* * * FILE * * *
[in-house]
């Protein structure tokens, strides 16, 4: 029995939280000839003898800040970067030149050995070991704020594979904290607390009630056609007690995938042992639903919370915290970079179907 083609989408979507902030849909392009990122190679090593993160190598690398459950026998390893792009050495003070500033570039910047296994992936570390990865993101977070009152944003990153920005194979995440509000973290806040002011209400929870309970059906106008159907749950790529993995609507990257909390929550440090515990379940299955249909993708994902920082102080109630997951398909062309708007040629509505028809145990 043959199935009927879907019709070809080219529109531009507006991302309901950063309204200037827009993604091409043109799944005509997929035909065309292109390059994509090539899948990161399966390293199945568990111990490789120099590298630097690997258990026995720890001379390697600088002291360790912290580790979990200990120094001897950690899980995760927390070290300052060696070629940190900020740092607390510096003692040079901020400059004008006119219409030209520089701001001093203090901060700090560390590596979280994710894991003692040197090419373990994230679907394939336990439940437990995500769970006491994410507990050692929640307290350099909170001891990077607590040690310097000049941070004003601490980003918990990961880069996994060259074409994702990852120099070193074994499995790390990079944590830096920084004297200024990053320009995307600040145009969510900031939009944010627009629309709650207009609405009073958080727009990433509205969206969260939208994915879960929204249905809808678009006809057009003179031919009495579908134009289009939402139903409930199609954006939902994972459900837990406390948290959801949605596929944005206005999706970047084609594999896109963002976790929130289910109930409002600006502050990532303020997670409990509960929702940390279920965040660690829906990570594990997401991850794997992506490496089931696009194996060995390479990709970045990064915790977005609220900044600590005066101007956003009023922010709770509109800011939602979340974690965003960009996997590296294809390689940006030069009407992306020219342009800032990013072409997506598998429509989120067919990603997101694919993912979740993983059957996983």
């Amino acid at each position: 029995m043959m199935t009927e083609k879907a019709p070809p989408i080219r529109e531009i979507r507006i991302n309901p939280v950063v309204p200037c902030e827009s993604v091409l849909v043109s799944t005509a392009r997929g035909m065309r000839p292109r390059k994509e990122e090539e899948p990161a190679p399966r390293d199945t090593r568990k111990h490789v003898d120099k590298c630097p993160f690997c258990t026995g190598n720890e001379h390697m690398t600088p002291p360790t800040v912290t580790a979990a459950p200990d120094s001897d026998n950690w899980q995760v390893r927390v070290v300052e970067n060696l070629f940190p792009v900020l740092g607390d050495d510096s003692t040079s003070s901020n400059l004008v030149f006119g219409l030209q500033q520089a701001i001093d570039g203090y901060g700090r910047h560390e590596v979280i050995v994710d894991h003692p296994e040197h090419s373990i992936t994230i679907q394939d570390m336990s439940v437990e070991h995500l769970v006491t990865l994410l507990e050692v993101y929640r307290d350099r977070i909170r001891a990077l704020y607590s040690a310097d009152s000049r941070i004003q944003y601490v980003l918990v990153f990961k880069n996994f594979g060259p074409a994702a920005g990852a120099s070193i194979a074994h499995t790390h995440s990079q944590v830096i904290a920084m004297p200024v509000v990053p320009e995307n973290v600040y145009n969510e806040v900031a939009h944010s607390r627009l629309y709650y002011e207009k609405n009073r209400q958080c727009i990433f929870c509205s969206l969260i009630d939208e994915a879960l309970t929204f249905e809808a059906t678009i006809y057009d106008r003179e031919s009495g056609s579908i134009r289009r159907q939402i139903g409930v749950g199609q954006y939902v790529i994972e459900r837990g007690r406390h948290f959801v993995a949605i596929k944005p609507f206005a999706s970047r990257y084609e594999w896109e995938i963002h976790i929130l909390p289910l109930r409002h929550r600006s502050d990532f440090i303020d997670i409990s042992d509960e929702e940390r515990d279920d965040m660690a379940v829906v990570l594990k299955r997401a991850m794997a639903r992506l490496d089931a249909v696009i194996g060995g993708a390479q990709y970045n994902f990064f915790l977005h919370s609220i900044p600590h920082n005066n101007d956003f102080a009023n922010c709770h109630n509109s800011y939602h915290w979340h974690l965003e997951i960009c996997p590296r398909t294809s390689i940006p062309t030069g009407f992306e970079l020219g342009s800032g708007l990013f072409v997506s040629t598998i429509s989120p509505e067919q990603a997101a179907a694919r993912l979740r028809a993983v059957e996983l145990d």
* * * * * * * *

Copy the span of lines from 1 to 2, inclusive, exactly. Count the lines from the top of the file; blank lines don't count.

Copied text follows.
[in-house]
């Protein structure tokens, strides 16, 4: 029995939280000839003898800040970067030149050995070991704020594979904290607390009630056609007690995938042992639903919370915290970079179907 083609989408979507902030849909392009990122190679090593993160190598690398459950026998390893792009050495003070500033570039910047296994992936570390990865993101977070009152944003990153920005194979995440509000973290806040002011209400929870309970059906106008159907749950790529993995609507990257909390929550440090515990379940299955249909993708994902920082102080109630997951398909062309708007040629509505028809145990 043959199935009927879907019709070809080219529109531009507006991302309901950063309204200037827009993604091409043109799944005509997929035909065309292109390059994509090539899948990161399966390293199945568990111990490789120099590298630097690997258990026995720890001379390697600088002291360790912290580790979990200990120094001897950690899980995760927390070290300052060696070629940190900020740092607390510096003692040079901020400059004008006119219409030209520089701001001093203090901060700090560390590596979280994710894991003692040197090419373990994230679907394939336990439940437990995500769970006491994410507990050692929640307290350099909170001891990077607590040690310097000049941070004003601490980003918990990961880069996994060259074409994702990852120099070193074994499995790390990079944590830096920084004297200024990053320009995307600040145009969510900031939009944010627009629309709650207009609405009073958080727009990433509205969206969260939208994915879960929204249905809808678009006809057009003179031919009495579908134009289009939402139903409930199609954006939902994972459900837990406390948290959801949605596929944005206005999706970047084609594999896109963002976790929130289910109930409002600006502050990532303020997670409990509960929702940390279920965040660690829906990570594990997401991850794997992506490496089931696009194996060995390479990709970045990064915790977005609220900044600590005066101007956003009023922010709770509109800011939602979340974690965003960009996997590296294809390689940006030069009407992306020219342009800032990013072409997506598998429509989120067919990603997101694919993912979740993983059957996983």